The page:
The next afternoon, Nixon announced that the Missouri Highway Patrol would assume command of police operations in Ferguson. Suggs’s conversations the day before had given county leaders the confidence to support such a high-profile change at a volatile time, Jones told me. “I’ll put it like this,” he said. “The publisher of the Post”—the St. Louis Post-Dispatch—“couldn’t have called me and convinced me of that.”

* * *

Sam Dotson, the St. Louis police chief, has been publicly criticized by the local police union, as well as privately, within his own ranks, for declining to deploy tactical teams to Ferguson on the most violent nights of protest, and for expressing his disapproval of the county’s policing approach. King, though, thinks of Dotson as “a war hero” for refusing to participate in what he calls “theSWAT show.” He considers Dotson a good, “clean cop,” and he and Suggs supported Dotson’s addition to the unified command.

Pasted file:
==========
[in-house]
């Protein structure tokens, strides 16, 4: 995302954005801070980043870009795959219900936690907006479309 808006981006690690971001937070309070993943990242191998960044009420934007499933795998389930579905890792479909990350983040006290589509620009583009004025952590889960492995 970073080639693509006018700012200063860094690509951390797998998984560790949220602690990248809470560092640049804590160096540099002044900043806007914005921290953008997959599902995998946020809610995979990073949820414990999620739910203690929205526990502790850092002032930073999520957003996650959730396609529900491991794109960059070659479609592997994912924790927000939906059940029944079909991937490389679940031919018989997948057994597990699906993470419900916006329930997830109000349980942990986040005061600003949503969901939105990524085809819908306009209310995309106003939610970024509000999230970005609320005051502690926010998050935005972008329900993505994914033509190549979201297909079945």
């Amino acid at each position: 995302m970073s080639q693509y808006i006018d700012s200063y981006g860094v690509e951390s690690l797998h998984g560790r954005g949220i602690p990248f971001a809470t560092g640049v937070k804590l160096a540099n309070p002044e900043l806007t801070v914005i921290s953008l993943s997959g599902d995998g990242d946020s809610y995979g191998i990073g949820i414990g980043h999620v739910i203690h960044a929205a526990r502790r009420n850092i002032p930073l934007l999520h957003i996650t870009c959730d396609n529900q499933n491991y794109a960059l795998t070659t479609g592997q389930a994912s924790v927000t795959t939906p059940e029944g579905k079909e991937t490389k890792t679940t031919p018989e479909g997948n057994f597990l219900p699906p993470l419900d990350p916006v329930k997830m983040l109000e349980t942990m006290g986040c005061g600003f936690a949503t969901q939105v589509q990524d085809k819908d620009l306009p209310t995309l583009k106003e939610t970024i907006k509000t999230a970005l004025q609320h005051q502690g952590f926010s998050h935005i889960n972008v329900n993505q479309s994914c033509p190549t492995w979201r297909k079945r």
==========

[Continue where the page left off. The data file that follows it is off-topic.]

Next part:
King and I were talking at the American’s offices, which are housed in a one-story brown-brick building in downtown St. Louis. Choking up, King removed his glasses and rubbed his eyes. “They were totally content to kill the people,” he said. “And there was one person who had the nerve to say, ‘I’m not gonna send my guys there.’ That’s insanely courageous.”

Dotson, after joining the command, suspected that outsiders were coming in from Chicago, California, Maryland, and Brooklyn because the police had not been working intelligence at night. King tweeted reports from sources at Canfield Green—the apartment complex where the Ferguson police officer Darren Wilson shot Brown—that fires were being set by white men “dressed hip-hop who came up the back trails” from the adjacent town of Jennings. Anarchists, he said, were teaching local kids how to make Molotov cocktails.